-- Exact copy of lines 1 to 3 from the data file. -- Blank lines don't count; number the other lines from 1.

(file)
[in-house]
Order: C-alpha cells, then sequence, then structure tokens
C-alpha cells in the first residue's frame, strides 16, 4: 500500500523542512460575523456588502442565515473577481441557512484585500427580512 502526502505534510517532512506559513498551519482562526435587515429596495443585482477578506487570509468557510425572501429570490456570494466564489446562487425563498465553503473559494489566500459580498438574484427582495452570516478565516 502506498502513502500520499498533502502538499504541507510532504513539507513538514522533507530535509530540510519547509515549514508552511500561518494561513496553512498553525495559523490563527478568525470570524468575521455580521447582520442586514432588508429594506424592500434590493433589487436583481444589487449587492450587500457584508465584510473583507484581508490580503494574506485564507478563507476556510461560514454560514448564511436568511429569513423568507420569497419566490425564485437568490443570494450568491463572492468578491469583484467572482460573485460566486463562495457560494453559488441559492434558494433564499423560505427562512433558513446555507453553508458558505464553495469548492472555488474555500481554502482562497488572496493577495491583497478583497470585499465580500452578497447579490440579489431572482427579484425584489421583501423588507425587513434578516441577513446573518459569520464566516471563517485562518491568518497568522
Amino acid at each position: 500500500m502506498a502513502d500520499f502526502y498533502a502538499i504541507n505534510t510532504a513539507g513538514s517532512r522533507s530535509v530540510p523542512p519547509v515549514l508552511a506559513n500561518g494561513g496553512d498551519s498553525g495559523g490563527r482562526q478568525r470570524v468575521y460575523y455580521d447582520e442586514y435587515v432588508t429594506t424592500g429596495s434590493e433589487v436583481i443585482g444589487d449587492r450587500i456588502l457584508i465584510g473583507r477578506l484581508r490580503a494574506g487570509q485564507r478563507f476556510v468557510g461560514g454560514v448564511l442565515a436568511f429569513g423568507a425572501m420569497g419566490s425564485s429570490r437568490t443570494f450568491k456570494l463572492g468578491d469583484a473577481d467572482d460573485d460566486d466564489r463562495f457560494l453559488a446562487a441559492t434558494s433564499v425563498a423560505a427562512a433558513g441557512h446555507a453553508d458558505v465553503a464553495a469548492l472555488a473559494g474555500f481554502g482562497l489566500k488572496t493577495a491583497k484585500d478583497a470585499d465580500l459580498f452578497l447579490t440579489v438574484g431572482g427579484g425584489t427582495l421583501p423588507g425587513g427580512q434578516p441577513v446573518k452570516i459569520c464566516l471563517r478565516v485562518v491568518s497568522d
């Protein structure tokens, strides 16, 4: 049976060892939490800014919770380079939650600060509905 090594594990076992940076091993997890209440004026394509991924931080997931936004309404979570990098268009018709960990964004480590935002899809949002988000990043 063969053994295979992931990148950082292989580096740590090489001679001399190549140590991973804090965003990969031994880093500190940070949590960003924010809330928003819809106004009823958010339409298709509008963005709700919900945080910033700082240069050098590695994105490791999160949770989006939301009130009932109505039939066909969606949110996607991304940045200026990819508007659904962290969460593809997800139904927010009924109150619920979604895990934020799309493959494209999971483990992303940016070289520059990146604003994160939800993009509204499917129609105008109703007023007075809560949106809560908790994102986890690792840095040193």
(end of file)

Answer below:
[in-house]
Order: C-alpha cells, then sequence, then structure tokens
C-alpha cells in the first residue's frame, strides 16, 4: 500500500523542512460575523456588502442565515473577481441557512484585500427580512 502526502505534510517532512506559513498551519482562526435587515429596495443585482477578506487570509468557510425572501429570490456570494466564489446562487425563498465553503473559494489566500459580498438574484427582495452570516478565516 502506498502513502500520499498533502502538499504541507510532504513539507513538514522533507530535509530540510519547509515549514508552511500561518494561513496553512498553525495559523490563527478568525470570524468575521455580521447582520442586514432588508429594506424592500434590493433589487436583481444589487449587492450587500457584508465584510473583507484581508490580503494574506485564507478563507476556510461560514454560514448564511436568511429569513423568507420569497419566490425564485437568490443570494450568491463572492468578491469583484467572482460573485460566486463562495457560494453559488441559492434558494433564499423560505427562512433558513446555507453553508458558505464553495469548492472555488474555500481554502482562497488572496493577495491583497478583497470585499465580500452578497447579490440579489431572482427579484425584489421583501423588507425587513434578516441577513446573518459569520464566516471563517485562518491568518497568522